You bet I remember Iban Mayo coming to grief in 2004.
“That provided some short term sidelines on the newsfeeds, but the race would have been better with him to challenge in the mountains. So why add stages of such spectacle when they negatively affect the racing? Wouldn’t it be fun to sit in on those ASO meetings when they pick the routes? The rationale must be mind-boggling.
But hey, it’s the Tour. Sure, I’ll have another glass of that Kool-Aid.” (In the background you can hear whispers of beautiful Giro, beautiful Italy, Grappa, Negroni, oh my!)
The mad rush to the tiny cobbled stretches of rocky hell will be pure theater. No need to wonder why it’s included in the Tour: spectacle, panache, long live Le Tour…right?
As a final note on this intriguing stage: let’s not forget the weather. If the weather’s fine and dry, we’ll be looking at dust cloud drama on the horizon as the race approaches, but if it’s wet … there’s going to be a hell of a scramble as the QuickStep, Columbia, and SaxoBank boys all trying to rip things up with The Shack and Astana poking each other’s eyes out. Brilliant entertainment either way.
Stages 4,5, and 6:
Yep, nothing much to keep things interesting anymore. Gone is the first day thrill, gone are the foreign countries, gone are the cobbles – all that’s left are three stages built for the fastmen. They’ll need to take advantage of every opportunity they can get, because from Stage 7 onward, their chances vastly deteriorate.
For the sprinters with eyes and goals set on the Green Jersey, the Tour will be all about the first week of bunch sprints, then maintaining through the rest of the Tour and getting some intermediate sprints if possible…and trying not to get time cut.
Mark Cavendish will be a year older, wiser, and stronger in 2010. That should make a lot of people nervous.
Al’s take is characteristically pragmatic when it comes to these opening, flat stages: Low points? Probably the tediously long stages from Epernay to Montargis to Gueugnon. Staying awake till the bunch finish (won by Cavendish) will be a tough job.
For the favorites, this will be a time of licking whatever wounds they might have picked up in BeNe and doing their best to avoid anything else. For the sprinters’ teams, it will be all about keeping the aggressors in check to set up their men – and by sprinters’ teams, I mean sprinter’s team: Columbia. Columbia will have a long, lonely furrow to plow during that opening week. No one wants to help the imperial Mark Cavendish to the line.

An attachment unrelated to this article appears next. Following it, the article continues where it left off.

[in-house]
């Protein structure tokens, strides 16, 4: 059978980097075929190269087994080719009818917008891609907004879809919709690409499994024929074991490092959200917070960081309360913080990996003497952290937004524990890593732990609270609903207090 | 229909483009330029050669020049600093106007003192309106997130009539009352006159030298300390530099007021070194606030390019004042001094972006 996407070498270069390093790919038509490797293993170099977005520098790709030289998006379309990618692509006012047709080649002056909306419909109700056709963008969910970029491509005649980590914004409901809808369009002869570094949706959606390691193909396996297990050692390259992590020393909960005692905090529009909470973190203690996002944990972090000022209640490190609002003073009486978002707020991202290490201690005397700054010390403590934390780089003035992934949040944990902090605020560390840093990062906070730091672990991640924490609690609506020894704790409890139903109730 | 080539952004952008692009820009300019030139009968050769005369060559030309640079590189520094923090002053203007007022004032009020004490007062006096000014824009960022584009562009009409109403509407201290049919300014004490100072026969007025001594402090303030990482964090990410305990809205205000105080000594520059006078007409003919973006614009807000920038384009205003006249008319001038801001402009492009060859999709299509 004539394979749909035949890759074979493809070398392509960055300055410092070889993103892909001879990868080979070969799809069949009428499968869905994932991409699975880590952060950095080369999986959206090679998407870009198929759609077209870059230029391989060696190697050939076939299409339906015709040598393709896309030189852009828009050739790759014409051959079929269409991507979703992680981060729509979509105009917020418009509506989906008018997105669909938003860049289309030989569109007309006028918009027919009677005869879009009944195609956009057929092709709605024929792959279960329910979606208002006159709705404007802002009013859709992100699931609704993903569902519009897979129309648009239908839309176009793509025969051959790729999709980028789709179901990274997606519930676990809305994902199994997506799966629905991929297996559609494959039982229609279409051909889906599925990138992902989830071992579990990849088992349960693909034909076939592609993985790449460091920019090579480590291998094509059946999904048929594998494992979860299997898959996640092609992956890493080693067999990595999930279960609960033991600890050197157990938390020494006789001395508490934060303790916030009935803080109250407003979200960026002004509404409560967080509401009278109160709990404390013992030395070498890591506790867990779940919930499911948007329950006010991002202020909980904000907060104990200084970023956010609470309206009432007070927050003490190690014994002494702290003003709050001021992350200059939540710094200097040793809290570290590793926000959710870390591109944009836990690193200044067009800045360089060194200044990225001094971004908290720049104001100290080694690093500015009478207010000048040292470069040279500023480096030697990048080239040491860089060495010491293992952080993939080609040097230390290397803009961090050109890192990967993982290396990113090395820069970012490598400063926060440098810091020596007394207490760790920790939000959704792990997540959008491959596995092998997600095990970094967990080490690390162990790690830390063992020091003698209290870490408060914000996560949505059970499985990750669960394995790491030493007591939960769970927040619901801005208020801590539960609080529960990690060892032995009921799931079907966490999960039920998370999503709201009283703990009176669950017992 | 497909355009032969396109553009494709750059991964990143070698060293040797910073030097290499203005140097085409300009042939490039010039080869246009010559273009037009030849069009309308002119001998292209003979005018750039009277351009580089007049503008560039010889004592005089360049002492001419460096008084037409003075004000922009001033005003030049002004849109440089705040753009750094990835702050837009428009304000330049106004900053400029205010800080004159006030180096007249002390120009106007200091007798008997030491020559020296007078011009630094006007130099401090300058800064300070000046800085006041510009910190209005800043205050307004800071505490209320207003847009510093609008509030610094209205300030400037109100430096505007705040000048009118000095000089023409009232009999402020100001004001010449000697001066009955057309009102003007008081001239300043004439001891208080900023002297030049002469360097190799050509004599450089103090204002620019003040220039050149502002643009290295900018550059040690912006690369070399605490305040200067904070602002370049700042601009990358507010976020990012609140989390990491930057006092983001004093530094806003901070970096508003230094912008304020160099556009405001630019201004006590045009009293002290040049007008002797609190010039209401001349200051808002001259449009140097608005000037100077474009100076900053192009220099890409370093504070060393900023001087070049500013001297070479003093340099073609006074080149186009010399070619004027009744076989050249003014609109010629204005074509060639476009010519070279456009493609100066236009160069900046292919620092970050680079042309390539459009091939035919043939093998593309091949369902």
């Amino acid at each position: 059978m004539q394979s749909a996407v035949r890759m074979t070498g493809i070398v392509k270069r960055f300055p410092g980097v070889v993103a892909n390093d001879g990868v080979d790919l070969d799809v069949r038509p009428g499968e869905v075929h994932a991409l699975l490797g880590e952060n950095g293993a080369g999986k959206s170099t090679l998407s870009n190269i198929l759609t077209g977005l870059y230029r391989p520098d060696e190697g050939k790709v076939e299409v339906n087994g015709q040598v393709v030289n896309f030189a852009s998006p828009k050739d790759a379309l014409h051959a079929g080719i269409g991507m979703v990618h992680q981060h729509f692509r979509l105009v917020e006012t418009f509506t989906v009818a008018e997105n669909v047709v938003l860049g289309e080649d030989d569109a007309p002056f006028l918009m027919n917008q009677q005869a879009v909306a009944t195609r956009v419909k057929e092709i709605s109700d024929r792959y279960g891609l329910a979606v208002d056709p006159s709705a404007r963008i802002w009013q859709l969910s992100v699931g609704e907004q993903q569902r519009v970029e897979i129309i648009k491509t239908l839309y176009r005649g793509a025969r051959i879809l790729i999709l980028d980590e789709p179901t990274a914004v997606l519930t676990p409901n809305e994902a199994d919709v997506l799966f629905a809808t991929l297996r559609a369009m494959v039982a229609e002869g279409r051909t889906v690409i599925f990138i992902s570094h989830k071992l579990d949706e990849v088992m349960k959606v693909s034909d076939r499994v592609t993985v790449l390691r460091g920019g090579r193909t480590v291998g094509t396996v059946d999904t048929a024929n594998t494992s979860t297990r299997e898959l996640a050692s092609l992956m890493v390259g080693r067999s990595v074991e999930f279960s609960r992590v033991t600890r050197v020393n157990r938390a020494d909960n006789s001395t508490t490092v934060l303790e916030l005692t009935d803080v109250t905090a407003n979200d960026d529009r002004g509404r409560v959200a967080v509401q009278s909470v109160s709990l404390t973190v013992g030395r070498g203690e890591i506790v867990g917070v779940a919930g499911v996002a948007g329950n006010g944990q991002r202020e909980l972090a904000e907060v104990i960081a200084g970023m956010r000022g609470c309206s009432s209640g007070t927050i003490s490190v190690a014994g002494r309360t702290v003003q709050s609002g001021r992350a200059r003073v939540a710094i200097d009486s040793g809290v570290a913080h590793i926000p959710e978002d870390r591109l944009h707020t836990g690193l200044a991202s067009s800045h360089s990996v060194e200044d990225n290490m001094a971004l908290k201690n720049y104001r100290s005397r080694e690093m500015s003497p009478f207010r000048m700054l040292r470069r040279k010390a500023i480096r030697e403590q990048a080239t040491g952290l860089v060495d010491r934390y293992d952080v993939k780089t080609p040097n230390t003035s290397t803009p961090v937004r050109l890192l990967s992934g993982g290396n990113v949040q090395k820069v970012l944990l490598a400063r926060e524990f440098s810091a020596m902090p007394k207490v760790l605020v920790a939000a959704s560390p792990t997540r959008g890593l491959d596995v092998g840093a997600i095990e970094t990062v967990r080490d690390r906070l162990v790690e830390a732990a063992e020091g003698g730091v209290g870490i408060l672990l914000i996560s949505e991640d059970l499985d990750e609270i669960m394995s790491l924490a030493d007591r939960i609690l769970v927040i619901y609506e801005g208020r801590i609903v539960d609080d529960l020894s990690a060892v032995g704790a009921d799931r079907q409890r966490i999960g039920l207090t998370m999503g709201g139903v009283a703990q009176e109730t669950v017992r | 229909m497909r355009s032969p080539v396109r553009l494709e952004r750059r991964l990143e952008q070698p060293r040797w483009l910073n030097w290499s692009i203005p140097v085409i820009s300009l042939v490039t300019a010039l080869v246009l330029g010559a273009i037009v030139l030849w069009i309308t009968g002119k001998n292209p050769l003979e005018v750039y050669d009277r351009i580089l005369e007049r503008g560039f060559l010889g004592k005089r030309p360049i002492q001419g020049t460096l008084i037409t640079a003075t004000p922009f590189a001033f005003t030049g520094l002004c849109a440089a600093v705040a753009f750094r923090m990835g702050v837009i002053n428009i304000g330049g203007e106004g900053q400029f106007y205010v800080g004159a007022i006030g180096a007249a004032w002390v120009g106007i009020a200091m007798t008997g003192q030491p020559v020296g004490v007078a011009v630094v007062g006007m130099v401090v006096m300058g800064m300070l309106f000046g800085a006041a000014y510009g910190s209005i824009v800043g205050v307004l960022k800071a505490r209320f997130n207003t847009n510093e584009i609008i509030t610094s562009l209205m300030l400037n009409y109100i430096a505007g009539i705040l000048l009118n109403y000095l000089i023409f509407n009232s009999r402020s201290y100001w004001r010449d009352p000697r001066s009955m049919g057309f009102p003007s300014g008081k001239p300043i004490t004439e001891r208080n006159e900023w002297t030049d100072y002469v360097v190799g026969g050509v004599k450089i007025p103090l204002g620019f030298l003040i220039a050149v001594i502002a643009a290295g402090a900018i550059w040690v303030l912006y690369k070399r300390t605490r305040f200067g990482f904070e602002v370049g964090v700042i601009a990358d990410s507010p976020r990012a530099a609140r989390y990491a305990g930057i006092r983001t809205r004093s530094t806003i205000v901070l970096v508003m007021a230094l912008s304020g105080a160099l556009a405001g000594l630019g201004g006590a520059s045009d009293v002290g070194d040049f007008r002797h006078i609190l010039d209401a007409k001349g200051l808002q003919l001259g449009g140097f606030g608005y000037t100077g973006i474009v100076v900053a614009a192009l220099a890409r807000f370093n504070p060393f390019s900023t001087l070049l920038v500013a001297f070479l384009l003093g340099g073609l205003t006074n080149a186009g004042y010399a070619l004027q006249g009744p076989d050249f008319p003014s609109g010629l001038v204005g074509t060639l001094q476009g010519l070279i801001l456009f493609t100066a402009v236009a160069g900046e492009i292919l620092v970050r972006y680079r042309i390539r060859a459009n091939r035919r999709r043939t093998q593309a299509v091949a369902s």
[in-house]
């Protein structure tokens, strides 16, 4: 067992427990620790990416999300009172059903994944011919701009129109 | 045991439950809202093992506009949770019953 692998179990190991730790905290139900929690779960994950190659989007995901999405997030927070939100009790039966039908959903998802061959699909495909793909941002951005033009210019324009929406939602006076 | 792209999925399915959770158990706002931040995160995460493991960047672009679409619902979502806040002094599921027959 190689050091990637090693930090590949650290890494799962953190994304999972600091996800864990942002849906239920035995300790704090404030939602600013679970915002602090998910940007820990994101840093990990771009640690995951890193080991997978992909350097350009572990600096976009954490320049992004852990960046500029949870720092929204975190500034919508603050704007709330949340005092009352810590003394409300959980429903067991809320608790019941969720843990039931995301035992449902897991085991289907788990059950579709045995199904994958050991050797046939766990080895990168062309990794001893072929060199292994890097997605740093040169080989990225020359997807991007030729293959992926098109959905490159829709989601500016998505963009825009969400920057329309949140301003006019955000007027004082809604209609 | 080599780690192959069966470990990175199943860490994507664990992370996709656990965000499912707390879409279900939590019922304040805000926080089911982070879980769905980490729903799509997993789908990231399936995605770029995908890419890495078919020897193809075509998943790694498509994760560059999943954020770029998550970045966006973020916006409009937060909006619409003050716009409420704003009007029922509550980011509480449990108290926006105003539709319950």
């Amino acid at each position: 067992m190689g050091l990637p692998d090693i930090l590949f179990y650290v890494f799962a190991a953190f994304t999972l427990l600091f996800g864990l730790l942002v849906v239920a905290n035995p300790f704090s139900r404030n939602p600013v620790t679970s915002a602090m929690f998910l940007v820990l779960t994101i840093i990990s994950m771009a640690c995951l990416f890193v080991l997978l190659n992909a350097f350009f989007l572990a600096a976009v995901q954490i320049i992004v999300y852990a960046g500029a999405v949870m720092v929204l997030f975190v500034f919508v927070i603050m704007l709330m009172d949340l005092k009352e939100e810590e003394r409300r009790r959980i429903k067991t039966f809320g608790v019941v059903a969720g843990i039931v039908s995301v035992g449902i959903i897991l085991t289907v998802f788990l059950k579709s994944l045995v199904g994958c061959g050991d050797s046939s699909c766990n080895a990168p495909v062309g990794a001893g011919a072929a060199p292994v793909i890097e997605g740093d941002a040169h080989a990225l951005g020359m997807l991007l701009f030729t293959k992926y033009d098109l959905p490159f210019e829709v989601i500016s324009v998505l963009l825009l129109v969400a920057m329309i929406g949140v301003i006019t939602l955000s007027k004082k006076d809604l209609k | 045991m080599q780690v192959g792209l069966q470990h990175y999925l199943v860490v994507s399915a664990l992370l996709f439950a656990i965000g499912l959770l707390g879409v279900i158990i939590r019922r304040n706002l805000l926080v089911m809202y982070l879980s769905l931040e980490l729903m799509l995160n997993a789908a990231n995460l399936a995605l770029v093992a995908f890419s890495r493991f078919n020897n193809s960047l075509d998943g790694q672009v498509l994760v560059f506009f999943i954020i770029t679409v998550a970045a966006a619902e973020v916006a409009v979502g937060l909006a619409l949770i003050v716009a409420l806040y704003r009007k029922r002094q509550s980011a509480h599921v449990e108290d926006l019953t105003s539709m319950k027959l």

Pez Sez: I experience this same feeling every year, yet I’m still amazed that the ASO gets so excited about a bunch of pan flat stages that reduce multiple days of 5-6 hours of bike racing to the final km. And with Cav’s current dominance in the sprinting arena, even these few kms of excitement have been annulled. (No slight intended to the world’s second fastest sprinters.)
Here’s Pez doing his best to look “Parisiene” at the 1990 Tour. It pretty much sums up his feelings about week 1.
It is true, if it were any other race, we’d cry in pain at the thought of the opening week of doldrums, but is le Tour! For some reason, we’re able to put aside our topographical prejudices just one time every year to accommodate the Tour de France. The Tour has a special magical power of making even the most boring of first week flat stages entertaining. I can’t say the same for the third week transition stages, but that first week gets a special gift straight from the Heavens: our patience and enthusiasm.
Unfortunately for the riders, the same doesn’t work as well for them. The enthusiasm that the riders feel results in hella hard, scary, aggressive bike racing – and when that aggressive energy is focused on 11 kilometers of 5 foot wide cobblestones? Oooohweeeee. We’re going to be in for quite a show.
Thanks to Matt Conn for his excellent route previews over the first few stages. Matt is our resident expert on all things cobbled – he spent 3 seasons racing in Belgium. Thanks as well to Al, Gord, and the Pez for their takes on Week 1!
Questions? Comments? Happy? Sad? Send me an email.
There’s always the trusty JeredGruber.com if you ever get really bored.